They didn’t. I was the first one at the door, and the first one in the door, and the first one to pick my seat, which was obviously front and center. The rest of the crowd still thought I was crazy when they learned that I had arrived so early, but hey, when you’re passionate about something you fight for it. I fought time.
I was so giddy and so nervous and didn’t know what to do with my hands or my three bags or my phone or my breathing. I don’t know why I get nervous — I preach all day every day that politicians and police and celebrities and the like are all people — humans like you and me with flaws and fabulosities (I just made that word up), but when I get around authors I freeze and become a blubbering idiot.
We all got seated and excited and I kept looking around to see what other kinds of degenerates Burroughs attracted, and I was surprised to find a wide array of people — a businessman, a woman and her son who was actually named Augusten, teachers, young adults, older adults, gay men, straight men, the rebels and the righteous. We all came together over the love of writing or reading, specifically by one man who did not fit into all of our labels.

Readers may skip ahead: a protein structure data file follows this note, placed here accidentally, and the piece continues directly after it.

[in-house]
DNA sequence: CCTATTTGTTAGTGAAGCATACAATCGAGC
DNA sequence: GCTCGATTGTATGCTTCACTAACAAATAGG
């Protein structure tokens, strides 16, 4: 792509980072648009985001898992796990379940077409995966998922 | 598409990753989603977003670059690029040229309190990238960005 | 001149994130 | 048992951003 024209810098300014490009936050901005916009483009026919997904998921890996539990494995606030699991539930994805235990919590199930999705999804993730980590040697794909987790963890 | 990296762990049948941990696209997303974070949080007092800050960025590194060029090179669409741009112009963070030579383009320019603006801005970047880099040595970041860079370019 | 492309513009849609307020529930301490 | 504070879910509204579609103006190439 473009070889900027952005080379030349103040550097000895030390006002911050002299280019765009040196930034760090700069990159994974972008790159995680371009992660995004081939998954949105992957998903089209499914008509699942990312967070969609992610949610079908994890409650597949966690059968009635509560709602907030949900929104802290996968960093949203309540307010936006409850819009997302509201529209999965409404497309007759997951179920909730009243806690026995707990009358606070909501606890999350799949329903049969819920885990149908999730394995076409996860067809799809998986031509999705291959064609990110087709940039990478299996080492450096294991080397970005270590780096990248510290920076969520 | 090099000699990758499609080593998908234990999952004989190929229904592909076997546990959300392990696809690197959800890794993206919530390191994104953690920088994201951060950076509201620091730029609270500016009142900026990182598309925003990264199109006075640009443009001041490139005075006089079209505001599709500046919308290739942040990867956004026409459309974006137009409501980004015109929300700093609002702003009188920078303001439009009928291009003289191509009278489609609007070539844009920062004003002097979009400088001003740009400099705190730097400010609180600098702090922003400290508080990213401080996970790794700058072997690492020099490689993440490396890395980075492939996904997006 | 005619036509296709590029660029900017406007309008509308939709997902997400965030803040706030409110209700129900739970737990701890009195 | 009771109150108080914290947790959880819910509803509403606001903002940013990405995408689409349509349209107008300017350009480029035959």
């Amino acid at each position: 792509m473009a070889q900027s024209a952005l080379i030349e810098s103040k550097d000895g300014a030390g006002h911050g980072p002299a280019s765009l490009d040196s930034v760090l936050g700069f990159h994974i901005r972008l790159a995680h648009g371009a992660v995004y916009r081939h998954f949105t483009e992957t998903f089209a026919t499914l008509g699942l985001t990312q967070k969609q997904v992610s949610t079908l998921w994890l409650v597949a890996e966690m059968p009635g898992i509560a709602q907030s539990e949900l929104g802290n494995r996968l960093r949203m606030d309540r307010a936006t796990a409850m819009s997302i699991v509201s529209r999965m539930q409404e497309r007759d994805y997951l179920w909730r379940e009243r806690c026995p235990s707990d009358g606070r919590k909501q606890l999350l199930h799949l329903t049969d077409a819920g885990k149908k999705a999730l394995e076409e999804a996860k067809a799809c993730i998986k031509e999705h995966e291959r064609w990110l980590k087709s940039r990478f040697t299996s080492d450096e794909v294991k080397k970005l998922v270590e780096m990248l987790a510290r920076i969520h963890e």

I was actually surprised to learn that Burroughs was more “stereotypically gay” than I had pictured him. I don’t know if that makes me a good person for assuming he was just a human, or a bad person for noticing “gay traits”, or maybe I was good turned bad or maybe I was just another person trying to scrub out the brainwashing done by growing up in American Millennium society. But I did learn a bit about myself, and him, and I felt like I got to know him much better which calmed me down a lot because usually I have a tendency to build people up into unattainable perfection in my head and am nearly always let down by the real thing.